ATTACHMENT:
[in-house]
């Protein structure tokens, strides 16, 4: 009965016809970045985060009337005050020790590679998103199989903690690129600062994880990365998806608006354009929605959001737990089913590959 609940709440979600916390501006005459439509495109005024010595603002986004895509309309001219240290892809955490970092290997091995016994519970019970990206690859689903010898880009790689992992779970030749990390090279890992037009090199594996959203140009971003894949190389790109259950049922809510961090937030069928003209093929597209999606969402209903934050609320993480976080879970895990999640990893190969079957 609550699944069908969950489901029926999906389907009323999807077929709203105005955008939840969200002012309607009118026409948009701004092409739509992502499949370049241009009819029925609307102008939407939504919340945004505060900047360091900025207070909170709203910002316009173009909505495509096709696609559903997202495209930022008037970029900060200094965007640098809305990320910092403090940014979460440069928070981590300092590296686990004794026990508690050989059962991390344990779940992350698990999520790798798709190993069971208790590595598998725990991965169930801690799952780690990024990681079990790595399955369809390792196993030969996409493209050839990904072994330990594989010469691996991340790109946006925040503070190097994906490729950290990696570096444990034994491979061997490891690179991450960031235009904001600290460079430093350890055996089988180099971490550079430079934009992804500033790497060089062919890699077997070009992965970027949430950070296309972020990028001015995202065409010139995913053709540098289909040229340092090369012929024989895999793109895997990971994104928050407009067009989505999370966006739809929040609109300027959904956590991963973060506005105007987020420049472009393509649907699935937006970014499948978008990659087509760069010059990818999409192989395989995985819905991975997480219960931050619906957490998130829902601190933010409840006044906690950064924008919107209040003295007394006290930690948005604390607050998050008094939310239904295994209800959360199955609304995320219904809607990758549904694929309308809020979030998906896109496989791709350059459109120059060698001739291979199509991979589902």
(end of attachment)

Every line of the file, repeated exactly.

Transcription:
[in-house]
């Protein structure tokens, strides 16, 4: 009965016809970045985060009337005050020790590679998103199989903690690129600062994880990365998806608006354009929605959001737990089913590959 609940709440979600916390501006005459439509495109005024010595603002986004895509309309001219240290892809955490970092290997091995016994519970019970990206690859689903010898880009790689992992779970030749990390090279890992037009090199594996959203140009971003894949190389790109259950049922809510961090937030069928003209093929597209999606969402209903934050609320993480976080879970895990999640990893190969079957 609550699944069908969950489901029926999906389907009323999807077929709203105005955008939840969200002012309607009118026409948009701004092409739509992502499949370049241009009819029925609307102008939407939504919340945004505060900047360091900025207070909170709203910002316009173009909505495509096709696609559903997202495209930022008037970029900060200094965007640098809305990320910092403090940014979460440069928070981590300092590296686990004794026990508690050989059962991390344990779940992350698990999520790798798709190993069971208790590595598998725990991965169930801690799952780690990024990681079990790595399955369809390792196993030969996409493209050839990904072994330990594989010469691996991340790109946006925040503070190097994906490729950290990696570096444990034994491979061997490891690179991450960031235009904001600290460079430093350890055996089988180099971490550079430079934009992804500033790497060089062919890699077997070009992965970027949430950070296309972020990028001015995202065409010139995913053709540098289909040229340092090369012929024989895999793109895997990971994104928050407009067009989505999370966006739809929040609109300027959904956590991963973060506005105007987020420049472009393509649907699935937006970014499948978008990659087509760069010059990818999409192989395989995985819905991975997480219960931050619906957490998130829902601190933010409840006044906690950064924008919107209040003295007394006290930690948005604390607050998050008094939310239904295994209800959360199955609304995320219904809607990758549904694929309308809020979030998906896109496989791709350059459109120059060698001739291979199509991979589902």